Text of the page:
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Ammonites are an extinct type of cephalopod that lived in Earth's oceans for over 300 million years. While they were alive, the ammonoid body dangled out of the large opening of the shell. Ammonites were free swimmers and floaters. They used cavities in the shell for buoyancy. When they died, thier shells sank to the sea floor where they preserved easily in the sediment.
Their shells typically form into planispirals, which led to their nickname "snakestones" since they were once thought to be the remains of coiled snakes. This specific specimen is from the genus perisphinctes and lived about 200 million years ago.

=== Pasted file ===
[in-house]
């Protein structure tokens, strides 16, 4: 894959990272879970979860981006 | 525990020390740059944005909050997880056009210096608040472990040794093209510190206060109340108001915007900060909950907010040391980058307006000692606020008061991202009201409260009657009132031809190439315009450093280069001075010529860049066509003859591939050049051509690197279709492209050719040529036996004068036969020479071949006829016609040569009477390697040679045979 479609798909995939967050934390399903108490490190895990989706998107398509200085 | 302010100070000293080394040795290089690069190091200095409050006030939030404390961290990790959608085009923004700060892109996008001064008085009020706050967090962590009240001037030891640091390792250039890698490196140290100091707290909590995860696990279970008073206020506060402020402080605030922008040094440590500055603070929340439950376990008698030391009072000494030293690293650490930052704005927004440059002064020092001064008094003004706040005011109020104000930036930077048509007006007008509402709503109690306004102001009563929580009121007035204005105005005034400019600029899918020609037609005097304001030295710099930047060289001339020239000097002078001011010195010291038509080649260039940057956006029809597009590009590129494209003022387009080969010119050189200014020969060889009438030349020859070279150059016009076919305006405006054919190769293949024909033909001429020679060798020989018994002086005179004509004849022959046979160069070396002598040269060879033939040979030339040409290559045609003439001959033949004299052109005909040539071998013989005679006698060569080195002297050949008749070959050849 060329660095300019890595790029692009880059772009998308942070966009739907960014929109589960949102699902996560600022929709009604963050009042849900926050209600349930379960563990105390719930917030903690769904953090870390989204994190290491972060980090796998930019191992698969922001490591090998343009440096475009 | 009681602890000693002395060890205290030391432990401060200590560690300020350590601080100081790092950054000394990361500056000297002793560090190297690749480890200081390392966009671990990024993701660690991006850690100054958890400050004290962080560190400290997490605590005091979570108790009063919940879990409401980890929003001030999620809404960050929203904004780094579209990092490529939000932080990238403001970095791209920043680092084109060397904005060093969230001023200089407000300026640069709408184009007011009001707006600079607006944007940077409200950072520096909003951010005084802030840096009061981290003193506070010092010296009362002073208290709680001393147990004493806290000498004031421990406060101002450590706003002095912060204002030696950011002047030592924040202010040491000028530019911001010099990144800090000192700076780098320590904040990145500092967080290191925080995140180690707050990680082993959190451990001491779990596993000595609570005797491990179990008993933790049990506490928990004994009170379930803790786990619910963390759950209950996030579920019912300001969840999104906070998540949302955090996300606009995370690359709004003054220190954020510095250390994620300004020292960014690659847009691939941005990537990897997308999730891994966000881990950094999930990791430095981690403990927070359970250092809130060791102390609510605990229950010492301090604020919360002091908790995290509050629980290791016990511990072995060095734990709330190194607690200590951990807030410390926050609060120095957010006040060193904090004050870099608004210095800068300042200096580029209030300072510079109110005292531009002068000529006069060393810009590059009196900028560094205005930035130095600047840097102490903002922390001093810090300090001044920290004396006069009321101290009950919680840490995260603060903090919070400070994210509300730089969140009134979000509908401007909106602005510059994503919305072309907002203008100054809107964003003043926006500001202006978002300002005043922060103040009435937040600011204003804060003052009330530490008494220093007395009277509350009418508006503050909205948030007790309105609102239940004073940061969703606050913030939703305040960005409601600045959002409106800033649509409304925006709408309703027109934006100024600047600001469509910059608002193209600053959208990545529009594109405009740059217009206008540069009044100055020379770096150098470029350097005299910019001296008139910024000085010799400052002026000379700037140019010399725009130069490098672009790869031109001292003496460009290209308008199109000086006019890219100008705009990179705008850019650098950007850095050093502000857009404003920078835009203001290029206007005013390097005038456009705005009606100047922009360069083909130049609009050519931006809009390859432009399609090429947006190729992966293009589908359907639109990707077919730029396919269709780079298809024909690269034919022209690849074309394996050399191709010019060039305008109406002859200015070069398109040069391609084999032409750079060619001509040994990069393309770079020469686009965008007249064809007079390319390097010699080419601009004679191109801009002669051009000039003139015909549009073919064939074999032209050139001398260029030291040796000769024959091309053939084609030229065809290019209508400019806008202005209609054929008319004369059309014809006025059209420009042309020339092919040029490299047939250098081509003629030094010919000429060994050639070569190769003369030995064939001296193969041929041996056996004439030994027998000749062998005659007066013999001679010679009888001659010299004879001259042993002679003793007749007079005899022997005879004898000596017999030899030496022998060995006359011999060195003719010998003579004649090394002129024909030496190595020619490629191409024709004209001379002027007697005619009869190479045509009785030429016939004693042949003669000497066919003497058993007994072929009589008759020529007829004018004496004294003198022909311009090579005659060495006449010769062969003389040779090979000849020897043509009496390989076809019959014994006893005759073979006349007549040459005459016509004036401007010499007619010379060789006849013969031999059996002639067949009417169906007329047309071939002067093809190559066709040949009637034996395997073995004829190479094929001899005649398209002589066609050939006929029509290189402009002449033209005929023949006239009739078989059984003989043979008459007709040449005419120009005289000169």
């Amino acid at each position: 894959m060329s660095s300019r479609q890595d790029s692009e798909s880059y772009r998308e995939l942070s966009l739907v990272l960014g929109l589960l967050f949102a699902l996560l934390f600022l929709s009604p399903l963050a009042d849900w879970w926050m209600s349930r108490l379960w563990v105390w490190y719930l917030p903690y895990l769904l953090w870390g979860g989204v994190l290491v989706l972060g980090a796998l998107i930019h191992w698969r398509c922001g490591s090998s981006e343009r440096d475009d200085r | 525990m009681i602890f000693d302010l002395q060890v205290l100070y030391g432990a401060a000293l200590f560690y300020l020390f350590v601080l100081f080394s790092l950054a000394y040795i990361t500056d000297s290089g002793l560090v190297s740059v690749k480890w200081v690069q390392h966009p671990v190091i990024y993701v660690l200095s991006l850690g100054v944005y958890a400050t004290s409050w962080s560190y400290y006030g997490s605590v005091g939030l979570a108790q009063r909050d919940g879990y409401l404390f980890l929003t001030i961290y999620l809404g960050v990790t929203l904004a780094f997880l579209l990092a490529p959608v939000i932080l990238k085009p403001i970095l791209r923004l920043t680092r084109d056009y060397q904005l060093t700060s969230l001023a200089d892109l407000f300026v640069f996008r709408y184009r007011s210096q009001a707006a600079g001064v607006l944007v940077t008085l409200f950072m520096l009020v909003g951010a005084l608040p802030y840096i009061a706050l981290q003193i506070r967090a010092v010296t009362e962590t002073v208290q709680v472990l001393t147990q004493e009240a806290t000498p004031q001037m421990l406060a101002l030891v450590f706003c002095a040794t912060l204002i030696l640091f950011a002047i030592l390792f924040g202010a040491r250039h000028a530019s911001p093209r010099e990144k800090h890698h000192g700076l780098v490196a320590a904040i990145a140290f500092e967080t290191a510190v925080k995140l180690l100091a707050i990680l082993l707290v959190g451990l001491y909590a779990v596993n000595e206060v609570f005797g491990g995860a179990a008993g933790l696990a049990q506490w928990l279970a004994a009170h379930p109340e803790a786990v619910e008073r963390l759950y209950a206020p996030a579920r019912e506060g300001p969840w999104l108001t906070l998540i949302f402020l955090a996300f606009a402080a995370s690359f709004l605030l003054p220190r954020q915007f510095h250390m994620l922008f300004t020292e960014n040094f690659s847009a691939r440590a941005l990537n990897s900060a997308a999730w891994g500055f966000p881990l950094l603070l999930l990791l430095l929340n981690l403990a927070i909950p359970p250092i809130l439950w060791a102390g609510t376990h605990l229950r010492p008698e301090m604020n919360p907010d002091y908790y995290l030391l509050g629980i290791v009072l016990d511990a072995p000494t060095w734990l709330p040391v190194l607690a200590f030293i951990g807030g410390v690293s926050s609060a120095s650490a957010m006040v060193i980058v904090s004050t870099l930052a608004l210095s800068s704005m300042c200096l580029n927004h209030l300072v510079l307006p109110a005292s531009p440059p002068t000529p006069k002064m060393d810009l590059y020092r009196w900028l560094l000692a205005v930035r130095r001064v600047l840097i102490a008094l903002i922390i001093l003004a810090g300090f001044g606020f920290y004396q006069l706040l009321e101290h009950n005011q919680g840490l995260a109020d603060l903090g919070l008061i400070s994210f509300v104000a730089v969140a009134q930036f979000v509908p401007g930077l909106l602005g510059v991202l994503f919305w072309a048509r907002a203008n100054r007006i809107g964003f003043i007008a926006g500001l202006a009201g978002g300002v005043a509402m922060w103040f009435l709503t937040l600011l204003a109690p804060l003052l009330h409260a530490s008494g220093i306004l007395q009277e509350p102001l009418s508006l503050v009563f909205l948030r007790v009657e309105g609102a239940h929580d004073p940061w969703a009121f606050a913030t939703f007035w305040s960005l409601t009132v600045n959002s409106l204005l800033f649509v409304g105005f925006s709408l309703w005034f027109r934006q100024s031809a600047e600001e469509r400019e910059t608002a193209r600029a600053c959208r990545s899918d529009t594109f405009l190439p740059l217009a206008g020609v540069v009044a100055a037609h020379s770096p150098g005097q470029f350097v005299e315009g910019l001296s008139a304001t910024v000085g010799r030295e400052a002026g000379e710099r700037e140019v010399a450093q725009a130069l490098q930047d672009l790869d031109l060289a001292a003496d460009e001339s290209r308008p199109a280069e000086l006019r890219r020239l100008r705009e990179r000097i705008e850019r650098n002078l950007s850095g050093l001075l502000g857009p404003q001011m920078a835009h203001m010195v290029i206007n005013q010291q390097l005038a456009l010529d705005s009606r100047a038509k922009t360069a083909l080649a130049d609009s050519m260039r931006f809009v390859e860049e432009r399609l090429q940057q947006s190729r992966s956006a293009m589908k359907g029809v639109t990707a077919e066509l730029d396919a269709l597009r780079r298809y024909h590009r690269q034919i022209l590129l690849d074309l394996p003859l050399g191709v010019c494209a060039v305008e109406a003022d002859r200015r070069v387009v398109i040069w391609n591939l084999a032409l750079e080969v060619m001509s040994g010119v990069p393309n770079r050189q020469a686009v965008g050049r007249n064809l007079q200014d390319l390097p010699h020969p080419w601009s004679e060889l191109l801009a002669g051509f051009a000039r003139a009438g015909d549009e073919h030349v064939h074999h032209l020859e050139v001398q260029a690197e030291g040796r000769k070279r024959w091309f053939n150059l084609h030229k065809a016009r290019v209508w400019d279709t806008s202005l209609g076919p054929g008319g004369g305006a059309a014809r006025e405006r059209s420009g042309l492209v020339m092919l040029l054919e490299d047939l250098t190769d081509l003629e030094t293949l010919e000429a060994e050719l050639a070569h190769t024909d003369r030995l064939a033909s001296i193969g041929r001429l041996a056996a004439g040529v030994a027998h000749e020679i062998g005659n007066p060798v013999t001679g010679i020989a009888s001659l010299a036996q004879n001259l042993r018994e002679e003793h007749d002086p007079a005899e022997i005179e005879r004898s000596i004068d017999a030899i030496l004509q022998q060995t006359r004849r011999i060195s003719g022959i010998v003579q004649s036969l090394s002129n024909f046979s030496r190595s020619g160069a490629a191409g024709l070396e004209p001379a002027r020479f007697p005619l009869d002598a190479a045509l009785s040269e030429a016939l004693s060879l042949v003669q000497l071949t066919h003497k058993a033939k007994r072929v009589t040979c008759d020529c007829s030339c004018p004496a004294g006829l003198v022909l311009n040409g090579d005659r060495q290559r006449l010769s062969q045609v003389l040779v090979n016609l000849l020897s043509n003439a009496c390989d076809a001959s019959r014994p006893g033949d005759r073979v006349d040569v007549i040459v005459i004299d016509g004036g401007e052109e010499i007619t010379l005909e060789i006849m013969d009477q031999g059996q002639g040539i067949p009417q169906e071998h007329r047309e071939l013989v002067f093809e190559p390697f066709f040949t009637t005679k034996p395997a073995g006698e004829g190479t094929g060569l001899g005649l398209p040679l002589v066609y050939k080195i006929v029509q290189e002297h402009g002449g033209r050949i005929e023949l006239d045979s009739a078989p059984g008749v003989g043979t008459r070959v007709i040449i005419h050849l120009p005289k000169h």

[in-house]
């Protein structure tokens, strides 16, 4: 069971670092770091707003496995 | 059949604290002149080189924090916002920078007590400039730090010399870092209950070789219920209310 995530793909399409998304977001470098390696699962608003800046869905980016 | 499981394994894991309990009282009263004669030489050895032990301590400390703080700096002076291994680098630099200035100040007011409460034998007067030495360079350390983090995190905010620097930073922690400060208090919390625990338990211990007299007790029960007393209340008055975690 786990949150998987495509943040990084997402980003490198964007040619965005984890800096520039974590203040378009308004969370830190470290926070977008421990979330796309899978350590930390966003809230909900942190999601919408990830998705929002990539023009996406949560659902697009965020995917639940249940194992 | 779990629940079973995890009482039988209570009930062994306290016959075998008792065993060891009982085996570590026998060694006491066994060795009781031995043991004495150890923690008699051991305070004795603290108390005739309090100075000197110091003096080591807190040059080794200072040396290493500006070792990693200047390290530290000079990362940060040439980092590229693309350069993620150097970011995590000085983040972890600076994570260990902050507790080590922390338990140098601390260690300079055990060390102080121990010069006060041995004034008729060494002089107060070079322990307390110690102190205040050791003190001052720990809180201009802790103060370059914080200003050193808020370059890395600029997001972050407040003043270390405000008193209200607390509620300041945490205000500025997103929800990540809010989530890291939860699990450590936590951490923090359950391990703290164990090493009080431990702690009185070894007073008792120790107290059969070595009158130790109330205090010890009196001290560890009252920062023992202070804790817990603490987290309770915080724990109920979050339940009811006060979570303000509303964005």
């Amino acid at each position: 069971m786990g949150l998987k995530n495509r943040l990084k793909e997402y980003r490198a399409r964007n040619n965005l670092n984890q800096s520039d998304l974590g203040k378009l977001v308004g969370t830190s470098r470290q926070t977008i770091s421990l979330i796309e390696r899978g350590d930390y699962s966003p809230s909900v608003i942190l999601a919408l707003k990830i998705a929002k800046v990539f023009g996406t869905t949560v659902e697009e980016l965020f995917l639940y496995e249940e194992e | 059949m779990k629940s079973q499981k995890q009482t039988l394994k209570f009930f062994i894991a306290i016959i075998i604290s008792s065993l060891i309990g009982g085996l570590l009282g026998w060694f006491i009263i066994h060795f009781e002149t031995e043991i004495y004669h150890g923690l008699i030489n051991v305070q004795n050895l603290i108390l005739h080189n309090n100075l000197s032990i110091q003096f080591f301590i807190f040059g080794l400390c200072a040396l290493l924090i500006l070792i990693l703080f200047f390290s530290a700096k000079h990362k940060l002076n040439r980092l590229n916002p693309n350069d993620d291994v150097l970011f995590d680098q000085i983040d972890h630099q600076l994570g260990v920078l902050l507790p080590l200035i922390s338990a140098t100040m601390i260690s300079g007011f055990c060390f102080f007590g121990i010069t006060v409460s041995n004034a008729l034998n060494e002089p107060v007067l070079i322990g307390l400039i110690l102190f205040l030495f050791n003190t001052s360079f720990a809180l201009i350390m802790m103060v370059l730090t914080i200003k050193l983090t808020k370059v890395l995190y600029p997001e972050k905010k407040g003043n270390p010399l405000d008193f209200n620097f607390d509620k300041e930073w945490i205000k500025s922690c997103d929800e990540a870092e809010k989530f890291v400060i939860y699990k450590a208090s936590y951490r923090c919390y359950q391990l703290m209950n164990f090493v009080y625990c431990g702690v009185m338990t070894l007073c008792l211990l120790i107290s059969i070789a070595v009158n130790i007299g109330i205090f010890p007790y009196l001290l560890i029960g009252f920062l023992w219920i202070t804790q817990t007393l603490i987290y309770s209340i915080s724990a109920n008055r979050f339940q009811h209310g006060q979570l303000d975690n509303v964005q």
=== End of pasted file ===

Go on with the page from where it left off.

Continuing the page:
Ammonites became extinct in the K-Pg mass extinction event 66 million years ago that ended most life on Earth.
Photos are representative of typical specimens. Some natural variation in size/shape should be expected.
Fossil displayed in an acrylic case
Info card included